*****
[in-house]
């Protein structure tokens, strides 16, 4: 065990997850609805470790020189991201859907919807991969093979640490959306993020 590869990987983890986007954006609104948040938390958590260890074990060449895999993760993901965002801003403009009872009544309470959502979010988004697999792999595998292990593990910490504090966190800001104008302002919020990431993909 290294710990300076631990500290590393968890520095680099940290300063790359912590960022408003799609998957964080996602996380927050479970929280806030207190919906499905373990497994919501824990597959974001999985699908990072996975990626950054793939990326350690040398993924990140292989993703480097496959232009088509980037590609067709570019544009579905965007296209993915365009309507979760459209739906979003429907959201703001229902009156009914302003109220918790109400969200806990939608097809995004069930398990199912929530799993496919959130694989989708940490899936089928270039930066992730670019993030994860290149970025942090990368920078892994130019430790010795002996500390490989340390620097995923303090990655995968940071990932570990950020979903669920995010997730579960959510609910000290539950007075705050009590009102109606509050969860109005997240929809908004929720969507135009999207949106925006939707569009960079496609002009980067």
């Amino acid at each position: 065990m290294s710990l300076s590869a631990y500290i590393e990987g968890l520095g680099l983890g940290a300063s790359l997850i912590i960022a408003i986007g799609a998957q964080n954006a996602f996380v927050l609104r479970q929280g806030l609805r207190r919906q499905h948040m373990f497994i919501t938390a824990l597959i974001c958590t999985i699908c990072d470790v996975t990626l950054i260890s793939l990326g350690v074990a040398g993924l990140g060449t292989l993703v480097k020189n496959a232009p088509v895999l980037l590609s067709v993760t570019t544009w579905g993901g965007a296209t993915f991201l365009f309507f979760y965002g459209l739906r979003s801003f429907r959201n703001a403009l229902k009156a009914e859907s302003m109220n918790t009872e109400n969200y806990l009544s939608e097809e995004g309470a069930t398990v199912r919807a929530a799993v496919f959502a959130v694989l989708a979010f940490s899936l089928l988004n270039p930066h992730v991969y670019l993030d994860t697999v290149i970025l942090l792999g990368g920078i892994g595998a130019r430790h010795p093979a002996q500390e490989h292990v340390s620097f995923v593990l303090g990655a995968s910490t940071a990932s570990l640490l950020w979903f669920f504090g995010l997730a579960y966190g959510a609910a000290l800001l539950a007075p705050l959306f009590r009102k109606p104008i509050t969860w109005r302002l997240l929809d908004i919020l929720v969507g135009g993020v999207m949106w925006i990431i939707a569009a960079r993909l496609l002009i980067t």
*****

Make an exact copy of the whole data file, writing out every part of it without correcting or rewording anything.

[in-house]
């Protein structure tokens, strides 16, 4: 065990997850609805470790020189991201859907919807991969093979640490959306993020 590869990987983890986007954006609104948040938390958590260890074990060449895999993760993901965002801003403009009872009544309470959502979010988004697999792999595998292990593990910490504090966190800001104008302002919020990431993909 290294710990300076631990500290590393968890520095680099940290300063790359912590960022408003799609998957964080996602996380927050479970929280806030207190919906499905373990497994919501824990597959974001999985699908990072996975990626950054793939990326350690040398993924990140292989993703480097496959232009088509980037590609067709570019544009579905965007296209993915365009309507979760459209739906979003429907959201703001229902009156009914302003109220918790109400969200806990939608097809995004069930398990199912929530799993496919959130694989989708940490899936089928270039930066992730670019993030994860290149970025942090990368920078892994130019430790010795002996500390490989340390620097995923303090990655995968940071990932570990950020979903669920995010997730579960959510609910000290539950007075705050009590009102109606509050969860109005997240929809908004929720969507135009999207949106925006939707569009960079496609002009980067």
């Amino acid at each position: 065990m290294s710990l300076s590869a631990y500290i590393e990987g968890l520095g680099l983890g940290a300063s790359l997850i912590i960022a408003i986007g799609a998957q964080n954006a996602f996380v927050l609104r479970q929280g806030l609805r207190r919906q499905h948040m373990f497994i919501t938390a824990l597959i974001c958590t999985i699908c990072d470790v996975t990626l950054i260890s793939l990326g350690v074990a040398g993924l990140g060449t292989l993703v480097k020189n496959a232009p088509v895999l980037l590609s067709v993760t570019t544009w579905g993901g965007a296209t993915f991201l365009f309507f979760y965002g459209l739906r979003s801003f429907r959201n703001a403009l229902k009156a009914e859907s302003m109220n918790t009872e109400n969200y806990l009544s939608e097809e995004g309470a069930t398990v199912r919807a929530a799993v496919f959502a959130v694989l989708a979010f940490s899936l089928l988004n270039p930066h992730v991969y670019l993030d994860t697999v290149i970025l942090l792999g990368g920078i892994g595998a130019r430790h010795p093979a002996q500390e490989h292990v340390s620097f995923v593990l303090g990655a995968s910490t940071a990932s570990l640490l950020w979903f669920f504090g995010l997730a579960y966190g959510a609910a000290l800001l539950a007075p705050l959306f009590r009102k109606p104008i509050t969860w109005r302002l997240l929809d908004i919020l929720v969507g135009g993020v999207m949106w925006i990431i939707a569009a960079r993909l496609l002009i980067t």